Students Take an Active Role in their Communities’ Global Concerns

Students Take an Active Role in their Communities’ Global Concerns

Students Take an Active Role in their Communities’ Global Concerns

New research from global student market research organization MindShift reports that today’s high school students are an eager student and global community, taking an active role in serving the communities they live in.

The Study of Global Social Skills (Study) suggests that high schoolers are more likely to develop connections and support among themselves to support the important global concerns of the world beyond their own community. In the world away from their communities, they take a more active role in organizing and collaborating.

Students from over 100 schools with high student-to-teacher ratios – using surveys conducted by MindShift and released today at the CEDEA Annual Conference – experienced eye-opening interactions with international peers to understand more about the issues and challenges of their communities.

For example, more than half of survey respondents from smaller local communities have traveled to other countries. Smaller schools are more likely to encourage community service outreach and larger schools are also more likely to travel outside of their local communities. Compared to students from large schools, students from small schools are more likely to help each other with school projects and peer tutoring.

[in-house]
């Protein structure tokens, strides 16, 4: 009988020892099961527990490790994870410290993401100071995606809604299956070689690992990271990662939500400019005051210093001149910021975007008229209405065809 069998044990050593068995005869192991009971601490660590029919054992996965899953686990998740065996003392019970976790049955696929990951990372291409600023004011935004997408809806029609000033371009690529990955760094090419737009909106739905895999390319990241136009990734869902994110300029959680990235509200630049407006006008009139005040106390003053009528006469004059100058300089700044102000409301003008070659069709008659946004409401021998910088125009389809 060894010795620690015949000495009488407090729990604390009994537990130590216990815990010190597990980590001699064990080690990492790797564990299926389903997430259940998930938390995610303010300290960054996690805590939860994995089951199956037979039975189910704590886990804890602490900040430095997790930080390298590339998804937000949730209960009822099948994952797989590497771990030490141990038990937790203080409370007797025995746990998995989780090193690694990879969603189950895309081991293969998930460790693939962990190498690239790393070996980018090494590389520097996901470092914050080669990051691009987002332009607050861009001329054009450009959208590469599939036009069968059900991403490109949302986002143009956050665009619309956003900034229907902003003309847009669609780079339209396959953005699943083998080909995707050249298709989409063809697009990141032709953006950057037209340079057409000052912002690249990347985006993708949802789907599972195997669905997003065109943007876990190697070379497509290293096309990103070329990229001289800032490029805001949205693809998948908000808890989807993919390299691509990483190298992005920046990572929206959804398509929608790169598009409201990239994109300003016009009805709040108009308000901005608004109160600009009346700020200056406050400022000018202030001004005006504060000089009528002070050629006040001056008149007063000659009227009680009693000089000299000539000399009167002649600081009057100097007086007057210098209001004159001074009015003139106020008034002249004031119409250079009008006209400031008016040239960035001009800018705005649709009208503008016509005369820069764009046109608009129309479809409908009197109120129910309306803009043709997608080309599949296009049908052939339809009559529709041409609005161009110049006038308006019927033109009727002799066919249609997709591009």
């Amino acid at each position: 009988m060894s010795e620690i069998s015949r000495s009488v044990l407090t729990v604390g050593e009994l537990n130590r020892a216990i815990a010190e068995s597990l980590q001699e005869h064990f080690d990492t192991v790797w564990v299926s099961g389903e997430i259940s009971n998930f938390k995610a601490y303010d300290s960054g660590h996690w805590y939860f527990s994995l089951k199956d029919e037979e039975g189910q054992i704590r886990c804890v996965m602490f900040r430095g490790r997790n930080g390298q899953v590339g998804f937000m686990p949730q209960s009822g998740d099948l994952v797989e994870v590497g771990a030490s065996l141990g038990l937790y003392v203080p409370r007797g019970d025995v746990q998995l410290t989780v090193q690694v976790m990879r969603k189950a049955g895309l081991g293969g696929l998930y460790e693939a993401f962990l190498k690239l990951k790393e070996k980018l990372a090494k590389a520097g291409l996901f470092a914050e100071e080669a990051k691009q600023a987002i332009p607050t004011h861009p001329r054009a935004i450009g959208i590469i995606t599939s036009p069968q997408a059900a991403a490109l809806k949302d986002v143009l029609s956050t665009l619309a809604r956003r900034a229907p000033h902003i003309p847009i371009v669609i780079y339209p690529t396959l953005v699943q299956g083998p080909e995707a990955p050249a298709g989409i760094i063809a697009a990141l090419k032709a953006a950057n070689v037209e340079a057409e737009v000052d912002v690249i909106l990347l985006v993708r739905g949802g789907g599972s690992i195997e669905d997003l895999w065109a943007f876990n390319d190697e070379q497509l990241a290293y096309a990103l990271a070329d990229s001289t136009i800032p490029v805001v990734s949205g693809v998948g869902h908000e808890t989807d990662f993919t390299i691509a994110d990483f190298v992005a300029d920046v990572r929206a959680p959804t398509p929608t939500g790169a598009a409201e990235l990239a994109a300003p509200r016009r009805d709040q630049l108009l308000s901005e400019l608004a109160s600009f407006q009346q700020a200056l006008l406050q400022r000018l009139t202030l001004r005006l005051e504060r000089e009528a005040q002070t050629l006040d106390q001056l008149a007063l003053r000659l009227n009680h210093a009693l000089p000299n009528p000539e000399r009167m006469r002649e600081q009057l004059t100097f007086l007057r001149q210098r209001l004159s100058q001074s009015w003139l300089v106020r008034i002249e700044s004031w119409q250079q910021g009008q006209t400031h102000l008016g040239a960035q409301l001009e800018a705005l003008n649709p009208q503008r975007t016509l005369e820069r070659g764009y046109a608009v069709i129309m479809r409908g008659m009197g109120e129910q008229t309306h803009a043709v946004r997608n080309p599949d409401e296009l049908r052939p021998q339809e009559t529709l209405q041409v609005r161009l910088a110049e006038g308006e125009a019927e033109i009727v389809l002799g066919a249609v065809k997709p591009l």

More than 2,200 students were surveyed from 96 different communities, with an average high school population of 1,630 students – and an average teacher-to-student ratio of 10.1 to 1.

Across the various international locations, the largest study-based international program cities where students reported the highest levels of international connectivity – including San Francisco, Los Angeles, London, Boston, Chicago, Sydney, Madrid, and Washington, D.C. – were noted as young and diverse. Students in these international student destinations – in terms of community service and interest in international philanthropy – reported an average level of international connectivity in their school and home communities – which combined allowed them to connect.

The international education market is set to be worth $344 billion by 2020. Clearly, it’s important for high schoolers to understand how they can take more active part in the global education community and how they can grow their critical thinking and global awareness skills.

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